June 07, 2017

After Meeting With EPA Assistant Administrator Nominee, Duckworth Reiterates Need for Strong Environmental Protections


[WASHINGTON, DC] - U.S. Senator Tammy Duckworth (D-IL) met with Susan Bodine, the nominee to be Assistant Administrator of the U.S. Environmental Protection Agency (EPA). A photo of their meeting is available here.

"I appreciated meeting with Ms. Bodine this afternoon and know that, at a time when both the President and the EPA Administrator seem intent on dismantling environmental protections, roles like the one she has been nominated for are as important as ever," said Senator Duckworth. "I will continue doing everything I can to protect our children from being poisoned by lead in their water, restore the Great Lakes, stop invasive species like Asian carp and prevent critically-important EPA Regional offices from being shuttered."

Since being sworn into the Senate, Duckworth has been a strong advocate for the preservation and expansion of commonsense initiatives to protect the environment. Duckworth recently joined a number of her colleagues in writing to President Trump to strongly encourage him not to embarrass the United States by withdrawing from the Paris Climate Agreement. Earlier this month, Duckworth penned a letter to EPA Administrator Scott Pruitt calling on him to protect agency's regional or program offices including Chicago's Region 5 office from being closed or consolidated. Duckworth also signed a bipartisan letter to Pruitt urging him to fully fund the Great Lakes Restoration Initiative in light of the Trump Administration's proposed budget cuts to the Initiative, which has been key to stopping the invasion of harmful species such as Asian carp. These fish pose a serious threat to the food supply and habitat of native fish in bodies of water throughout the Midwest, including the Great Lakes.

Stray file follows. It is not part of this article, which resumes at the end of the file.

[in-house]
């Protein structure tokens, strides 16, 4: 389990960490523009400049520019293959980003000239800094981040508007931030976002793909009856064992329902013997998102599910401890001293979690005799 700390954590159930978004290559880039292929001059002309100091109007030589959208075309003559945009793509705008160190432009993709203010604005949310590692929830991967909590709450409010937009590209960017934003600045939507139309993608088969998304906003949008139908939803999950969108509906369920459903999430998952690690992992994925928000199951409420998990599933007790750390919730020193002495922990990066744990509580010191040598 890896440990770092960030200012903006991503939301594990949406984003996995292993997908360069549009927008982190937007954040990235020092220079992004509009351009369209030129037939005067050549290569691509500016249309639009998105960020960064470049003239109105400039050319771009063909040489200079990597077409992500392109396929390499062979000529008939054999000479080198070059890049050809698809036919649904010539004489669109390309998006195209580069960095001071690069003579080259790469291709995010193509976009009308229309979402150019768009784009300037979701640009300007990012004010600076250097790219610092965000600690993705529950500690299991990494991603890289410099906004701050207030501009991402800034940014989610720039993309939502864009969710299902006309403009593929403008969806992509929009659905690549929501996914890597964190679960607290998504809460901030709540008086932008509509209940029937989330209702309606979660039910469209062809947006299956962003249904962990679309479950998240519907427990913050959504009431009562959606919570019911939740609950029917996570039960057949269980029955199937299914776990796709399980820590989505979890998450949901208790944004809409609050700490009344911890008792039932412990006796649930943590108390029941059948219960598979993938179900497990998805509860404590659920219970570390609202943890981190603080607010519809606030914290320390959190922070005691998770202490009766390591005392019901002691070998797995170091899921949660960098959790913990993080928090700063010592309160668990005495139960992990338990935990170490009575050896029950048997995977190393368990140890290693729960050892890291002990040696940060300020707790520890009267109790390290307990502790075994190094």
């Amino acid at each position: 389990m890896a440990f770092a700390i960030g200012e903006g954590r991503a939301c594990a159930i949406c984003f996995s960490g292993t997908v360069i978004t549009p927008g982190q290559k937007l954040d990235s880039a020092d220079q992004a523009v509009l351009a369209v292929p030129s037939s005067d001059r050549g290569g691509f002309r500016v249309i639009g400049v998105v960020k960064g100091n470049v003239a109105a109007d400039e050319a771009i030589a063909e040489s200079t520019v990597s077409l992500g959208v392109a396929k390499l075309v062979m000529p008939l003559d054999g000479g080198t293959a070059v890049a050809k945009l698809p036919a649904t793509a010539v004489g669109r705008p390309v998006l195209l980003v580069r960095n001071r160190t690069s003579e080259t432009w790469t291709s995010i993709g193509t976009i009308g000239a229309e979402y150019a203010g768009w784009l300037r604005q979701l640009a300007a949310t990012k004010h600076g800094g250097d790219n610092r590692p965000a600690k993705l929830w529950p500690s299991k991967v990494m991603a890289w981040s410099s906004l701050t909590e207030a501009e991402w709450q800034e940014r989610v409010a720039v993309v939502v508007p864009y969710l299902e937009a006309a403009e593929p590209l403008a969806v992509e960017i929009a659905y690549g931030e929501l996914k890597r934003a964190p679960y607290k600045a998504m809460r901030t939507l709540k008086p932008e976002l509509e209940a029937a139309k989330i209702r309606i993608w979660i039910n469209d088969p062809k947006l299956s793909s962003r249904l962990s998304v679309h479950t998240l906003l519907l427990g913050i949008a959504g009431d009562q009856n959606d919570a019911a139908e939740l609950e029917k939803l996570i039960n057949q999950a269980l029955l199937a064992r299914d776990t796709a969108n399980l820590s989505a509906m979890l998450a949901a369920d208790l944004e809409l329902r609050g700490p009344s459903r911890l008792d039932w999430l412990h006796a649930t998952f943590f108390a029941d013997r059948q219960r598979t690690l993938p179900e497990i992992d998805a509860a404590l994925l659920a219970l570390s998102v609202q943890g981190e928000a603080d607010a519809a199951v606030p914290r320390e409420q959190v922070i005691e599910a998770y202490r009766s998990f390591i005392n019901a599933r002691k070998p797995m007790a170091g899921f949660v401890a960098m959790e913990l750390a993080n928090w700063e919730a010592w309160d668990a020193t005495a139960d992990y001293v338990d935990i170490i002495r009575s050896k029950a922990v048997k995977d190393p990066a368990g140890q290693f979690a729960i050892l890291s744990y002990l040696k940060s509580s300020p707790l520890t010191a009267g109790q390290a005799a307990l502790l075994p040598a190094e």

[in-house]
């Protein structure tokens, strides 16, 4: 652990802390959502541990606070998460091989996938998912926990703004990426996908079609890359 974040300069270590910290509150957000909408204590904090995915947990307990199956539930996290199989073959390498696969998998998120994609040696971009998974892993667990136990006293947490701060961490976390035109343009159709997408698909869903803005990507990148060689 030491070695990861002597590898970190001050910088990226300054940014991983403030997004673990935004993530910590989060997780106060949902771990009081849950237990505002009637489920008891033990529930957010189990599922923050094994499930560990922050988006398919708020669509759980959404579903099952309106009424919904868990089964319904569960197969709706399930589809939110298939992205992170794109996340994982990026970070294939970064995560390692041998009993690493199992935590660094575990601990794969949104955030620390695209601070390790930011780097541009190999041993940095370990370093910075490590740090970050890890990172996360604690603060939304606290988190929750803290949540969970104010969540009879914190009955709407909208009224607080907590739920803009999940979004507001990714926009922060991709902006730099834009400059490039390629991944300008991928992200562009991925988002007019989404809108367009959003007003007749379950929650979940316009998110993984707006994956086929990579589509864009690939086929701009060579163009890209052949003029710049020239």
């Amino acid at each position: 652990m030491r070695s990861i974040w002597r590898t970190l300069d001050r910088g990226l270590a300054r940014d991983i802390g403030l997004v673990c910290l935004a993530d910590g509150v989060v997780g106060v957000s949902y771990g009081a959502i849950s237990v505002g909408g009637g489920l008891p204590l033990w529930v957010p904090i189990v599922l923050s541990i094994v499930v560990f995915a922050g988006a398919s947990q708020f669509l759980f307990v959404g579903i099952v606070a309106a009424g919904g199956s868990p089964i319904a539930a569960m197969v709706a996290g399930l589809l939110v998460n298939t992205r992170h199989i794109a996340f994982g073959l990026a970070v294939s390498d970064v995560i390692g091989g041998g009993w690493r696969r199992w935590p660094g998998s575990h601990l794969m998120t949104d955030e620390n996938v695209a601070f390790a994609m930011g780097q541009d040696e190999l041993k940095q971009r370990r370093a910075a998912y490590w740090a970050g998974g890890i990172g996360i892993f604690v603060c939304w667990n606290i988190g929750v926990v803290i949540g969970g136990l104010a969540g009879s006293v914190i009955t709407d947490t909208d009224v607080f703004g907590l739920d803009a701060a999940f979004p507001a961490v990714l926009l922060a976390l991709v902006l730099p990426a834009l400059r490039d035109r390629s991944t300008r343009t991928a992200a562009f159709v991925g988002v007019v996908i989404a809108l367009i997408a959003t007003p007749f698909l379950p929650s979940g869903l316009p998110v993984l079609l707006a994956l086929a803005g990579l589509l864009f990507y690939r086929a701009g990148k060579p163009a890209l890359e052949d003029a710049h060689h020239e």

Duckworth has also been outspoken about the need to address failures in our public water systems and has introduced several pieces of legislation on lead in America's drinking water. Last year, Duckworth introduced two pieces of legislation to address the nationwide contaminated drinking water crisis, including the Copper and Lead Evaluation, Assessment and Reporting (CLEAR) Act of 2016 and the Get the Lead Out Act. The bills would improve water testing to keep potential contaminants like lead and copper out of public water supplies and provide resources to help communities remove contaminants that may already be present.